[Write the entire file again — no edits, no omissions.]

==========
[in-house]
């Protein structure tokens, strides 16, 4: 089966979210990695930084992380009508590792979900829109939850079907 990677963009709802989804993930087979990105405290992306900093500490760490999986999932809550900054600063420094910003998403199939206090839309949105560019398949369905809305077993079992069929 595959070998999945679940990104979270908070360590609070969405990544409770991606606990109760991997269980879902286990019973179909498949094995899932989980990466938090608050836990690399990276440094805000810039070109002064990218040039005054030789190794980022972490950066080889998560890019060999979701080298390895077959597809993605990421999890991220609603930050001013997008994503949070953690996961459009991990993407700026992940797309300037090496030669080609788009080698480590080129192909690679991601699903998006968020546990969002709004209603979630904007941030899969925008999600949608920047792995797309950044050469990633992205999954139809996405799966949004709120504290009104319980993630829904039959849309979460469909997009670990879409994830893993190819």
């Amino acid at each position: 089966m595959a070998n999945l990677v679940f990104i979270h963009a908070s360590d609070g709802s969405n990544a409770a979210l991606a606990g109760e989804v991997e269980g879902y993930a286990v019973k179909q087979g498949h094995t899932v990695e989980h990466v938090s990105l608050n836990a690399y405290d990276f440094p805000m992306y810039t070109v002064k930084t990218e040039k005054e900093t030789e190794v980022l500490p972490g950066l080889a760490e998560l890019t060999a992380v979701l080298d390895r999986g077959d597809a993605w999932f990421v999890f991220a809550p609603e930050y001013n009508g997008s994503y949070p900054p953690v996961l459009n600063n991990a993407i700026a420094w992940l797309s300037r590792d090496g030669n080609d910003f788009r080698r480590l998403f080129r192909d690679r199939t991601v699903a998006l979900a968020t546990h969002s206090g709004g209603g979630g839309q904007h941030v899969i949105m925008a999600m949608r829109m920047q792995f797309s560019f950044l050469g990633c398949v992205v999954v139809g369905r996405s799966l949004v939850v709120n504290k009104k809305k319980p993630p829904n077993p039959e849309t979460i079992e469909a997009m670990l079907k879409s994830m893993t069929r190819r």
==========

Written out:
[in-house]
């Protein structure tokens, strides 16, 4: 089966979210990695930084992380009508590792979900829109939850079907 990677963009709802989804993930087979990105405290992306900093500490760490999986999932809550900054600063420094910003998403199939206090839309949105560019398949369905809305077993079992069929 595959070998999945679940990104979270908070360590609070969405990544409770991606606990109760991997269980879902286990019973179909498949094995899932989980990466938090608050836990690399990276440094805000810039070109002064990218040039005054030789190794980022972490950066080889998560890019060999979701080298390895077959597809993605990421999890991220609603930050001013997008994503949070953690996961459009991990993407700026992940797309300037090496030669080609788009080698480590080129192909690679991601699903998006968020546990969002709004209603979630904007941030899969925008999600949608920047792995797309950044050469990633992205999954139809996405799966949004709120504290009104319980993630829904039959849309979460469909997009670990879409994830893993190819």
């Amino acid at each position: 089966m595959a070998n999945l990677v679940f990104i979270h963009a908070s360590d609070g709802s969405n990544a409770a979210l991606a606990g109760e989804v991997e269980g879902y993930a286990v019973k179909q087979g498949h094995t899932v990695e989980h990466v938090s990105l608050n836990a690399y405290d990276f440094p805000m992306y810039t070109v002064k930084t990218e040039k005054e900093t030789e190794v980022l500490p972490g950066l080889a760490e998560l890019t060999a992380v979701l080298d390895r999986g077959d597809a993605w999932f990421v999890f991220a809550p609603e930050y001013n009508g997008s994503y949070p900054p953690v996961l459009n600063n991990a993407i700026a420094w992940l797309s300037r590792d090496g030669n080609d910003f788009r080698r480590l998403f080129r192909d690679r199939t991601v699903a998006l979900a968020t546990h969002s206090g709004g209603g979630g839309q904007h941030v899969i949105m925008a999600m949608r829109m920047q792995f797309s560019f950044l050469g990633c398949v992205v999954v139809g369905r996405s799966l949004v939850v709120n504290k009104k809305k319980p993630p829904n077993p039959e849309t979460i079992e469909a997009m670990l079907k879409s994830m893993t069929r190819r």